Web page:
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Saturday, 12 December 2015

Making a Fresh Peach Salad

We are very fortunate to have a great harvest of cling peaches this year from the fruit trees in the back garden. There are so many things to do with cling peaches that using all of them is hardly a problem. However, a fresh peach is still one of the tastiest fruits to tantalize the taste buds, especially when they had a chance to ripen on the tree. Today I share one of my own recipes for making a delicious salad with your fresh cling peaches. Since making this salad the first time, I have had numerous requests for more, and as the season is still going strong, we enjoy this salad at least once a week.

I start by collecting a big bushel of fresh herbs from the garden. These are washed and spin dried. I am rather indiscriminate as to what I get. You will note that I have parsley, mint, licorice grass, chives, garlic chives, spring onions, celery, dill, rosemary, fennel, basil and probably a few more I have forgotten in the mix. I also picked some fresh mixed lettuce leaves.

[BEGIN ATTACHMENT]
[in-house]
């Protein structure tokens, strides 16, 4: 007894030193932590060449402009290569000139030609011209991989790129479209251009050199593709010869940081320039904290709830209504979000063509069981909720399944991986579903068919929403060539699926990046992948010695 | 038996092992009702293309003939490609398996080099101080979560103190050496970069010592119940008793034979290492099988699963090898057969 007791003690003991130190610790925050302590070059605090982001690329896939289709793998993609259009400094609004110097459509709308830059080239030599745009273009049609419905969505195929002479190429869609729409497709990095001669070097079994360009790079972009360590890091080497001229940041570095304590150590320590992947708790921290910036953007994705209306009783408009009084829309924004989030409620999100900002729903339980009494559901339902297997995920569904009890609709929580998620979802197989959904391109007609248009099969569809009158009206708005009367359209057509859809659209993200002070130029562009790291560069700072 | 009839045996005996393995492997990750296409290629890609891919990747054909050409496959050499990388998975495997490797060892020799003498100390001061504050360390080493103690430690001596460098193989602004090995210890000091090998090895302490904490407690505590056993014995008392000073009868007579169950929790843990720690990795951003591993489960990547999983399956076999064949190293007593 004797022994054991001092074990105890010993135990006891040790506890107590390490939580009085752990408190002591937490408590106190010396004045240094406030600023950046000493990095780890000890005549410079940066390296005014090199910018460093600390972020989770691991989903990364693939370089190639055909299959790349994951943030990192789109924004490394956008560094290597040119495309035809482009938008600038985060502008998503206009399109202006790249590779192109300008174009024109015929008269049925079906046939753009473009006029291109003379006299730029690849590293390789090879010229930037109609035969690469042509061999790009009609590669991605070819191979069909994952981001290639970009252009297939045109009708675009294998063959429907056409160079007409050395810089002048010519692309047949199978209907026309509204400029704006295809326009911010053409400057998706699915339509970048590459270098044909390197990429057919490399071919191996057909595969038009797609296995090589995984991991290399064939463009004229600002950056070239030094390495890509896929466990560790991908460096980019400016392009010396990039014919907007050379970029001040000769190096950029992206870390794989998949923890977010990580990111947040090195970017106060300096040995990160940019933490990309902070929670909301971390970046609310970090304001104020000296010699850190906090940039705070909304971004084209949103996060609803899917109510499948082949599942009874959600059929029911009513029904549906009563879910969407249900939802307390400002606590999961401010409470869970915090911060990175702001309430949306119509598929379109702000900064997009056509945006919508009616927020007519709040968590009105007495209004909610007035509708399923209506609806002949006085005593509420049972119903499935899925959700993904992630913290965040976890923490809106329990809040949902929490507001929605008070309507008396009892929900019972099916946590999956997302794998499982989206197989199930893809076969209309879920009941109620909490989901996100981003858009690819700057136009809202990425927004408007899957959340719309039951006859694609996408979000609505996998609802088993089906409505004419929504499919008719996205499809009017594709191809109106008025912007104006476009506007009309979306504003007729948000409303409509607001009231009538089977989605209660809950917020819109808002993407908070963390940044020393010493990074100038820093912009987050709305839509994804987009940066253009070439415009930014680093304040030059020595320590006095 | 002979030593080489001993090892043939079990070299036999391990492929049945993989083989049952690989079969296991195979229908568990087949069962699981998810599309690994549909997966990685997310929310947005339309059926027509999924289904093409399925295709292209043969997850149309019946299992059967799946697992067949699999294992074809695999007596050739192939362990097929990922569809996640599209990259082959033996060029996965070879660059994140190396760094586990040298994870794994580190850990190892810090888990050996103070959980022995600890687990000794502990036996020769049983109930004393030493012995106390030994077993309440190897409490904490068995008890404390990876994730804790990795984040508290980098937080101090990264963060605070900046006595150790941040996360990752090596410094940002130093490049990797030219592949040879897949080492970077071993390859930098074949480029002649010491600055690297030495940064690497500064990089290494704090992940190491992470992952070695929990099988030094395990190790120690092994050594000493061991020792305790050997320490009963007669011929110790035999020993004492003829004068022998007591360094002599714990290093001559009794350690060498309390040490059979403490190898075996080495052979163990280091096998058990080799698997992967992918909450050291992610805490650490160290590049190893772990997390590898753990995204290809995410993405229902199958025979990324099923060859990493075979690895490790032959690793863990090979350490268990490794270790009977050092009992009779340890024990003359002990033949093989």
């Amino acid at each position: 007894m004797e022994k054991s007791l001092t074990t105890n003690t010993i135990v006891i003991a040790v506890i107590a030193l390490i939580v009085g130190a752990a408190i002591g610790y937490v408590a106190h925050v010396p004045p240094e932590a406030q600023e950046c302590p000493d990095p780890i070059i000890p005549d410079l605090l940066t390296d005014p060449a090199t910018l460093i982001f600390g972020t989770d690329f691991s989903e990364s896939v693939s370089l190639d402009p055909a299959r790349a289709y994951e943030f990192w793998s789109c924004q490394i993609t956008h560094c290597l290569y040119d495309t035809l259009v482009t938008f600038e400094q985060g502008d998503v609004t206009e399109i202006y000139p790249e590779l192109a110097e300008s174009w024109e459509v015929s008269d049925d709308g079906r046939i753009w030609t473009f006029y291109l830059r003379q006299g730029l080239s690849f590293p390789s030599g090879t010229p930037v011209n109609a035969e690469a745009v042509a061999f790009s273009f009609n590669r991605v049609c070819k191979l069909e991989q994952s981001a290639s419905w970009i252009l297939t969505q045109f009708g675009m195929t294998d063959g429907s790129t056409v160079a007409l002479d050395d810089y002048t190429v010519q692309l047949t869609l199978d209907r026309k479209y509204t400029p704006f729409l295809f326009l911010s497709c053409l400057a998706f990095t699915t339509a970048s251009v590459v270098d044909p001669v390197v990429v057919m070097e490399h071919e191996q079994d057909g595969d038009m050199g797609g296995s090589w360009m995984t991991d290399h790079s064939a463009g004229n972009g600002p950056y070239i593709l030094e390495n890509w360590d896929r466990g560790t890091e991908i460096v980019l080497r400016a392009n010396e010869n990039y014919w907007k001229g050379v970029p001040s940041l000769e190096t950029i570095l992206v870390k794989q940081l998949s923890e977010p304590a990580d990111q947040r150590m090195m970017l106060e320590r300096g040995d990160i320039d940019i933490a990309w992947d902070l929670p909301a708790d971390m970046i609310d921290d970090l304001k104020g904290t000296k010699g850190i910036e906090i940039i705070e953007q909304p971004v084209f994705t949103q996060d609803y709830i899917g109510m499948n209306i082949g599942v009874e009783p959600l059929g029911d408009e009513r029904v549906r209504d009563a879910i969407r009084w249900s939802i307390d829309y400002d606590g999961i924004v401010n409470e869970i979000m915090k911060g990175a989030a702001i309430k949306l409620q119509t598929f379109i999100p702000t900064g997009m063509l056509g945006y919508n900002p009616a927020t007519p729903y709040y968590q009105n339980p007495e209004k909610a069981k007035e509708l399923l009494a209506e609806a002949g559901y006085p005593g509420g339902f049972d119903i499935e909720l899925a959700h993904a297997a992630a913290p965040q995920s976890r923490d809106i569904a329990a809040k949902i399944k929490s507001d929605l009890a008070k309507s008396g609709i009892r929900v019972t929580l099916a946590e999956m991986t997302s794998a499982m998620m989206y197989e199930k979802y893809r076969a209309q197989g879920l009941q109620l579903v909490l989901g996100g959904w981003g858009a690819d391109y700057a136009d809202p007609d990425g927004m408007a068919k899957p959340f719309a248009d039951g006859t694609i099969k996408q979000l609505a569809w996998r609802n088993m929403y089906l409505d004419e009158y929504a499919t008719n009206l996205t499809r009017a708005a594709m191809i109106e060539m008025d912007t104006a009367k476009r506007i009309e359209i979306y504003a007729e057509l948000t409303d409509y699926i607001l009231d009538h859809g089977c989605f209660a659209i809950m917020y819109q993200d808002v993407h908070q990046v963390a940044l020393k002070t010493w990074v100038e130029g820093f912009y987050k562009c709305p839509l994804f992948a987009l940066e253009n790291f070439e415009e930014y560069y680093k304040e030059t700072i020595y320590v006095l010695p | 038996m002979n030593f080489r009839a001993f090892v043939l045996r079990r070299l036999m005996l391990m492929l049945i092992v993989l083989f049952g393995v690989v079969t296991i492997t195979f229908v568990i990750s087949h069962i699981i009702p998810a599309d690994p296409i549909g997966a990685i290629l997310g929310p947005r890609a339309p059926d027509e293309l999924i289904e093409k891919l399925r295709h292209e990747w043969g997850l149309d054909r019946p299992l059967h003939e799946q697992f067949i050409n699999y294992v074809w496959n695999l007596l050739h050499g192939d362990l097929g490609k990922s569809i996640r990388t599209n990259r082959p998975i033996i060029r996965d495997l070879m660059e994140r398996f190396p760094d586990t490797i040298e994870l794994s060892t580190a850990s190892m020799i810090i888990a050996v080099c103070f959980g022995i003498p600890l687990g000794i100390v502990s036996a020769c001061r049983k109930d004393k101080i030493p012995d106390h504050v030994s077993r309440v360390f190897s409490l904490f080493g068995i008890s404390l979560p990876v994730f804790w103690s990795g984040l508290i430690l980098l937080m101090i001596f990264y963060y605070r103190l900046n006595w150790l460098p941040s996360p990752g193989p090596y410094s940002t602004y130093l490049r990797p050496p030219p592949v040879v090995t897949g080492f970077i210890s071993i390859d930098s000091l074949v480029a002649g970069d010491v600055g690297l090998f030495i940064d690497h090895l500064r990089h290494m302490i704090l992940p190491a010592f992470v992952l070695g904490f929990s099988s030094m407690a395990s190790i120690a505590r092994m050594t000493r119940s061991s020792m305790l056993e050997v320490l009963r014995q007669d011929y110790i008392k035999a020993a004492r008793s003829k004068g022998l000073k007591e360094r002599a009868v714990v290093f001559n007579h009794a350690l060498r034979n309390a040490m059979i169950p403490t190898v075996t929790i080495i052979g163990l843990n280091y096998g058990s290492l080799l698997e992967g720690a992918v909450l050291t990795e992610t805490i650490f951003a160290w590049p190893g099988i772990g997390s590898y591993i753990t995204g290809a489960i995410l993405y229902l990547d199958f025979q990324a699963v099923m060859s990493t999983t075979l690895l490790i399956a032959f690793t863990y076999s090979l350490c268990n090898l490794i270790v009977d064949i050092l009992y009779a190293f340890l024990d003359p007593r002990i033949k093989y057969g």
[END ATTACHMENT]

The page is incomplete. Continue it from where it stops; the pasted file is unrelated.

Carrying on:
The lettuce leaves are carefully separated from the rest of the herbs.

As some of the herbs have quite hard stalks, I tend to chop them very fine before adding them to the salad.

The lettuce is simply broken into slightly smaller pieces by hand.

I choose a couple of ripe peaches that are not too good looking, as these are usually the ones left behind in the basket when the good looking ones are gobbled up by hungry crowds of teenagers (and others) passing through the house.

The peaches are peeled, pitted and cut into small pieces. You can cut the peaches into beautiful slices for a great presentation salad, but I was serving this salad to older diners who had more trouble cutting and chewing their food and so I opted to cut the peaches much finer than I would normally do.

Cut a fresh lemon in half and remove the pips. Now squeeze the lemon juice over the salad.

I prefer adding fresh pineapple to the salad, which I cut in wedges, but as I had no fresh pineapple on hand, I added a tin of crushed pineapple to the salad. You can even add some of the juice in the tin as well, but be moderate. Nobody likes a drenched salad.

I then add a heaped tablespoon of icing sugar. This will buffer the acidic taste of the ingredients.

Add a dash of red wine vinegar. Do not overwhelm it!

Now add a dash of olive oil. Not too much!

Mix everything together, allowing the flavors to embrace each other.

Spoon it into a beautiful dish and enjoy the refreshing taste of this fresh salad straight from the garden.

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Remember to keep nurturing your TALENT for making PRETTY things.
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